Comic books are all over popular culture these days, from television and film to music and fashion. And while it’s no secret that blockbuster movies like Christopher Nolan’s Batman trilogy and The Avengers made a killing, the craze has contributed a boost for the source material as well over the past few years, although the industry is well outside its heyday. So, if you’re a new reader, where do you start? And what’s the best comic book store for you?
In order to really answer those questions, we have to first define what a comic book shop is. There are all sorts of places in Louisville where you can buy comics, but that doesn’t necessarily mean it’s a comic book shop. Here you can buy single issues — new every Wednesday — as well as the latest trade paperbacks (graphic novels if you want to sound brainy) and other comics-related paraphernalia. So, a place like Books-A-Million or The Peddler’s Mall is not a comic book shop, despite the fact that you may find some there — neither place specifically caters to the clientele, it’s just a byproduct of big business.
There are nine places that fit the criteria in Louisville, and they each have their own flavor. This article is about those nine. In most cases, I had pre-existing, and often-extensive knowledge of the shop, although I revisited each prior to writing this. In a few cases, I was pleasantly surprised by something new. Read on to find out how that manifests itself and where you too can find the best deals in town. And maybe something off the beaten path.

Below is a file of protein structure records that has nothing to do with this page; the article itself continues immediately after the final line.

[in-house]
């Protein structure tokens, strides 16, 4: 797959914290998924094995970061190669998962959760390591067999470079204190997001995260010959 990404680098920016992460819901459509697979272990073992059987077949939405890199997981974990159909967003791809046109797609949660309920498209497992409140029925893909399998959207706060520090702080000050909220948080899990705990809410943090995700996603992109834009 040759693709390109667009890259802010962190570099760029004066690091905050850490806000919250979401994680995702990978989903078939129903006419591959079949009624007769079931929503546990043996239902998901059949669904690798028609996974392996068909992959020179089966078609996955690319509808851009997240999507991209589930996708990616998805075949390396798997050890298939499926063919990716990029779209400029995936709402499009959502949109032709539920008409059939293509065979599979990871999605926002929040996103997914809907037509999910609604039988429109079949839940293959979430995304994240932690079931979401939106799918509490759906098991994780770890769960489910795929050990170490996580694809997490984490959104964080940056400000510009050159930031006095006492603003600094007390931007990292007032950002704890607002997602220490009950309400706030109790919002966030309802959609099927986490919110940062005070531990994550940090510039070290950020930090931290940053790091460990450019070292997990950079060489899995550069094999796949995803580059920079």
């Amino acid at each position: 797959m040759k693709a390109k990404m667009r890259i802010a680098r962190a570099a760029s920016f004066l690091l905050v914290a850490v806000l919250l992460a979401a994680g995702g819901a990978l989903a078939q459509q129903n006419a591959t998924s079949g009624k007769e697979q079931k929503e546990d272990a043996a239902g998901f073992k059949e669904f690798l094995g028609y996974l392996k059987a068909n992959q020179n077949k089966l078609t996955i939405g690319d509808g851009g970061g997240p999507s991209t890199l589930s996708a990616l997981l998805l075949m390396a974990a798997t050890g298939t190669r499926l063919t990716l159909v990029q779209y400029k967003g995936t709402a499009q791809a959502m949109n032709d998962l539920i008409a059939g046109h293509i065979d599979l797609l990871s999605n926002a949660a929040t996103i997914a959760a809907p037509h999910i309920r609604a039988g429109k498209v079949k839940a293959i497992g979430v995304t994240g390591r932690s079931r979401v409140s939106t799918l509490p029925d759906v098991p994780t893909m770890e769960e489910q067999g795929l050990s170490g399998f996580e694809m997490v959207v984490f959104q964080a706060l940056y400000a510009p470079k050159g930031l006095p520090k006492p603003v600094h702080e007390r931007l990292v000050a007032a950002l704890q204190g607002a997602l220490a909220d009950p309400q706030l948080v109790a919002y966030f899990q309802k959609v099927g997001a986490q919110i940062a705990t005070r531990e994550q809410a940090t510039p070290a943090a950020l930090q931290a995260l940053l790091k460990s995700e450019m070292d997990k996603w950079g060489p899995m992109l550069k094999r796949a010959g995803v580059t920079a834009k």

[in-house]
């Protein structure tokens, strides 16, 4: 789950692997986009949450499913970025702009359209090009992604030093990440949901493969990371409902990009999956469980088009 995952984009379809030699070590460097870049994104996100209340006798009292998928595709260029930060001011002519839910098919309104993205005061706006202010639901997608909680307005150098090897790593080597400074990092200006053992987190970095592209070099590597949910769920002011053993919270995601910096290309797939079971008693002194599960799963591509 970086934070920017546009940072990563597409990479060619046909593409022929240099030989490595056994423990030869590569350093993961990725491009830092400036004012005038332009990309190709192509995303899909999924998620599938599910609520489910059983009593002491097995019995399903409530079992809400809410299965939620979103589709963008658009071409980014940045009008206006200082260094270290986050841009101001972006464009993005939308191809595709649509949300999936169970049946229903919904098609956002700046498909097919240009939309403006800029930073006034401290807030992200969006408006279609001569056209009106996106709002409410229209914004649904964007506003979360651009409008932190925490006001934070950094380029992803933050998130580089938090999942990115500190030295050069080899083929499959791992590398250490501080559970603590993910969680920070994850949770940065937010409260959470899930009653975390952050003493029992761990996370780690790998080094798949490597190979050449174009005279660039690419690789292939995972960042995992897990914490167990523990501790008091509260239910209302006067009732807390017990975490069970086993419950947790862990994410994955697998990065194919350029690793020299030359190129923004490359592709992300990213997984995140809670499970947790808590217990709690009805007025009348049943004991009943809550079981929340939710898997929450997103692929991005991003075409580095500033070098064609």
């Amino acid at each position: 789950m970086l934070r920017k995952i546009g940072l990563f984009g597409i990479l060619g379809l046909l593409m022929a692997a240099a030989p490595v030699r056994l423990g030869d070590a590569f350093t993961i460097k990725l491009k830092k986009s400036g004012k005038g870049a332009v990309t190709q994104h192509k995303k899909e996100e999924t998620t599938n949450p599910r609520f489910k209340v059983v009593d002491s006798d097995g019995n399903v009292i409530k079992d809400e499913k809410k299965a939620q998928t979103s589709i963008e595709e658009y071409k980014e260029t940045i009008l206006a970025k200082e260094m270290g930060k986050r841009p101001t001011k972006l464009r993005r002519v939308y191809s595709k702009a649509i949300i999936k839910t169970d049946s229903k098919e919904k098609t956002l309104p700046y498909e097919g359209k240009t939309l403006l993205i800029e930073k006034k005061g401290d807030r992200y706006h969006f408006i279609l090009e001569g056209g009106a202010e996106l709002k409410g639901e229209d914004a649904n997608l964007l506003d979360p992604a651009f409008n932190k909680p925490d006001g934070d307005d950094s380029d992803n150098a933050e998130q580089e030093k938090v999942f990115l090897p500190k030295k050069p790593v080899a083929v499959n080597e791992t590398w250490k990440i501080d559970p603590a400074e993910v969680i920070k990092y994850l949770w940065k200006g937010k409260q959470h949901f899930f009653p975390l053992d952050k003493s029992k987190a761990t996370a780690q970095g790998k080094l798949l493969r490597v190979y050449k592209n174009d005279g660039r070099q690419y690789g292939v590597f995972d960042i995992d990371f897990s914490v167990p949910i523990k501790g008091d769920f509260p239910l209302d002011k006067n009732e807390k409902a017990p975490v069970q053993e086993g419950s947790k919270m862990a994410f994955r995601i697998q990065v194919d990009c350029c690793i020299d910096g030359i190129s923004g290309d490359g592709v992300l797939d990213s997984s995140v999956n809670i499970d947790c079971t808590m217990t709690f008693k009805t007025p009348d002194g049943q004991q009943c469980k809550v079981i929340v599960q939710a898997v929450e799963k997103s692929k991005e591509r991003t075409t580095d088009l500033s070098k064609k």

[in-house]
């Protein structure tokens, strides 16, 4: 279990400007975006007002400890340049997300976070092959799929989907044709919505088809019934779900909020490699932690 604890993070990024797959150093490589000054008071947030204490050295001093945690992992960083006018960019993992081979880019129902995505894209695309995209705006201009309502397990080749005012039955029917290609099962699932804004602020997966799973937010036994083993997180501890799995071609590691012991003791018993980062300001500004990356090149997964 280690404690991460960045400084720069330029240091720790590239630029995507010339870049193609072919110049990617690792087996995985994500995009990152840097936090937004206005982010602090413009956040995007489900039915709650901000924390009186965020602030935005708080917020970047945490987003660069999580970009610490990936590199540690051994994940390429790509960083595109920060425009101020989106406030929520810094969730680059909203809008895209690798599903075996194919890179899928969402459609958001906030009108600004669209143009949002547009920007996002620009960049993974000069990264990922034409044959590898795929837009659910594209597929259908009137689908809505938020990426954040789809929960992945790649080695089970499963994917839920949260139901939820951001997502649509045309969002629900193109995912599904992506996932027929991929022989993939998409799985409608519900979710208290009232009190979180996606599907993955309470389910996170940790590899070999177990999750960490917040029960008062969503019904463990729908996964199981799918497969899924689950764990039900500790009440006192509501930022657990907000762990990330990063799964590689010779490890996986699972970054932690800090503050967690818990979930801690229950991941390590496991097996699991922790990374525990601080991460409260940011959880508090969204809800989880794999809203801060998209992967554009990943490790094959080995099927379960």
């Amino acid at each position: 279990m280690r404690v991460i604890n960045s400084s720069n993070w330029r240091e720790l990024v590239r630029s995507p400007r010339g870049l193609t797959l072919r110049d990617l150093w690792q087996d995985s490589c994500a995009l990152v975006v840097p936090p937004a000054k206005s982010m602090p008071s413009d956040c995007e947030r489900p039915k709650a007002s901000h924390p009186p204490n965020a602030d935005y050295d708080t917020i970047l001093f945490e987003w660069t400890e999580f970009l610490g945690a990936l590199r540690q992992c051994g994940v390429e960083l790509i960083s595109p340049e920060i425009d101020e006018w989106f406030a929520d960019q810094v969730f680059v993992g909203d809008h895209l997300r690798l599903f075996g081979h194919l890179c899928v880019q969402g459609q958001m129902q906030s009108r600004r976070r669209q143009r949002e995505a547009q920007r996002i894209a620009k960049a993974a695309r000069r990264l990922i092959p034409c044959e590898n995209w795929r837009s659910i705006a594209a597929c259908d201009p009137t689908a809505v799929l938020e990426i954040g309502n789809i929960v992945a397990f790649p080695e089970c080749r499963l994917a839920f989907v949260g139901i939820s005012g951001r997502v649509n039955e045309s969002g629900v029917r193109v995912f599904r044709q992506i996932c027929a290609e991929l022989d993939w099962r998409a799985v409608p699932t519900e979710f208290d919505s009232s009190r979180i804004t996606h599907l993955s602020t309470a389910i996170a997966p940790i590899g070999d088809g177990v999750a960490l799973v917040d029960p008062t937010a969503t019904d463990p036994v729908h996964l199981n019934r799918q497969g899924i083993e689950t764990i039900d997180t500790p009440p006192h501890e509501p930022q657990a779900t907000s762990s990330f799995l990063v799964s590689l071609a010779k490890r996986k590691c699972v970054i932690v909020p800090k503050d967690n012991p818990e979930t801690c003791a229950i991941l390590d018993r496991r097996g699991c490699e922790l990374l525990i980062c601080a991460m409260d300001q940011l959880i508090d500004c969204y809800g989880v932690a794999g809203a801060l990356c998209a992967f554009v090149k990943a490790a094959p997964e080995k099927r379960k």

The Great Escape
2433 Bardstown Road
Superficially, the Great Escape isn’t much. The awning is fading, and the interior is dimly lit and crowded. The space is small and often difficult to navigate if they are even relatively busy, which is usually the case. The staff that works there is often impersonal, attending to the matters at hand, without offering much in the way of conversation. But all of this adds up to one of, if not the, best comic book store that I’ve ever had the good fortune to patronize.